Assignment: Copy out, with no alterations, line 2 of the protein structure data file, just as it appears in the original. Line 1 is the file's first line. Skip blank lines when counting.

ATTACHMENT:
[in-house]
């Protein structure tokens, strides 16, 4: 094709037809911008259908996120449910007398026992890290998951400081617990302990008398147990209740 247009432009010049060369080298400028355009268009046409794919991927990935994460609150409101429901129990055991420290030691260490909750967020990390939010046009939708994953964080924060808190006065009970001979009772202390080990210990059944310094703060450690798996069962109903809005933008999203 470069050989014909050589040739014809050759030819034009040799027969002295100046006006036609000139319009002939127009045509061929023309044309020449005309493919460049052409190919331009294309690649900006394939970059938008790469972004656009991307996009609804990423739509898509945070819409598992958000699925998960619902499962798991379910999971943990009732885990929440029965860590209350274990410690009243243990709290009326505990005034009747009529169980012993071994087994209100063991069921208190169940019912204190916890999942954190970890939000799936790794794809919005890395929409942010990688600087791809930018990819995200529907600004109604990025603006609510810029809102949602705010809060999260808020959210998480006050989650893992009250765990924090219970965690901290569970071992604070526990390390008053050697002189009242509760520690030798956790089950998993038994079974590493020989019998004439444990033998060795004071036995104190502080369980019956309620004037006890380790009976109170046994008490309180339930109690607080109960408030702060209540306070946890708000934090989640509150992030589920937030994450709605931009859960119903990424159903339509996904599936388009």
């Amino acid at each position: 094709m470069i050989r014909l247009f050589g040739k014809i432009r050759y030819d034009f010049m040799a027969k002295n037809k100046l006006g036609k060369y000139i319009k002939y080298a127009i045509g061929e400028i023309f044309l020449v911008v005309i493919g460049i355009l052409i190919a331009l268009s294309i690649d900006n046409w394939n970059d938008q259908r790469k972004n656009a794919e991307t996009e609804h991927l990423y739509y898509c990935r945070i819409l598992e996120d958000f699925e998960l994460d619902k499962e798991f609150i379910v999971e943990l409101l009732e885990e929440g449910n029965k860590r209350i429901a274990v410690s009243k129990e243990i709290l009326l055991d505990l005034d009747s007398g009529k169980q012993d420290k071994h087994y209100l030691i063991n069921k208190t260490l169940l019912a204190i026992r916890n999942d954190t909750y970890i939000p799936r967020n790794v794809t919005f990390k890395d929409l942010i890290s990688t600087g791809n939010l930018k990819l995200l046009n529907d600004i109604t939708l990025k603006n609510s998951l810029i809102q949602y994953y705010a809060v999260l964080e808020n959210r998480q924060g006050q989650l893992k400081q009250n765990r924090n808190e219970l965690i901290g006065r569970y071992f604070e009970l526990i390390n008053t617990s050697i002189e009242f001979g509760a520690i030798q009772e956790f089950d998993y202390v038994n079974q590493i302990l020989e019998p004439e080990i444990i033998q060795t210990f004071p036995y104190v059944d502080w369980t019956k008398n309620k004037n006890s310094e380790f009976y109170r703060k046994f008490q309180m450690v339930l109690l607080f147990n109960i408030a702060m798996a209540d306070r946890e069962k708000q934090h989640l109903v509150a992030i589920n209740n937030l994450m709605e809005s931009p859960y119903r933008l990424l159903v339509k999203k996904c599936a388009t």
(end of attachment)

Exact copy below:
């Protein structure tokens, strides 16, 4: 094709037809911008259908996120449910007398026992890290998951400081617990302990008398147990209740 247009432009010049060369080298400028355009268009046409794919991927990935994460609150409101429901129990055991420290030691260490909750967020990390939010046009939708994953964080924060808190006065009970001979009772202390080990210990059944310094703060450690798996069962109903809005933008999203 470069050989014909050589040739014809050759030819034009040799027969002295100046006006036609000139319009002939127009045509061929023309044309020449005309493919460049052409190919331009294309690649900006394939970059938008790469972004656009991307996009609804990423739509898509945070819409598992958000699925998960619902499962798991379910999971943990009732885990929440029965860590209350274990410690009243243990709290009326505990005034009747009529169980012993071994087994209100063991069921208190169940019912204190916890999942954190970890939000799936790794794809919005890395929409942010990688600087791809930018990819995200529907600004109604990025603006609510810029809102949602705010809060999260808020959210998480006050989650893992009250765990924090219970965690901290569970071992604070526990390390008053050697002189009242509760520690030798956790089950998993038994079974590493020989019998004439444990033998060795004071036995104190502080369980019956309620004037006890380790009976109170046994008490309180339930109690607080109960408030702060209540306070946890708000934090989640509150992030589920937030994450709605931009859960119903990424159903339509996904599936388009």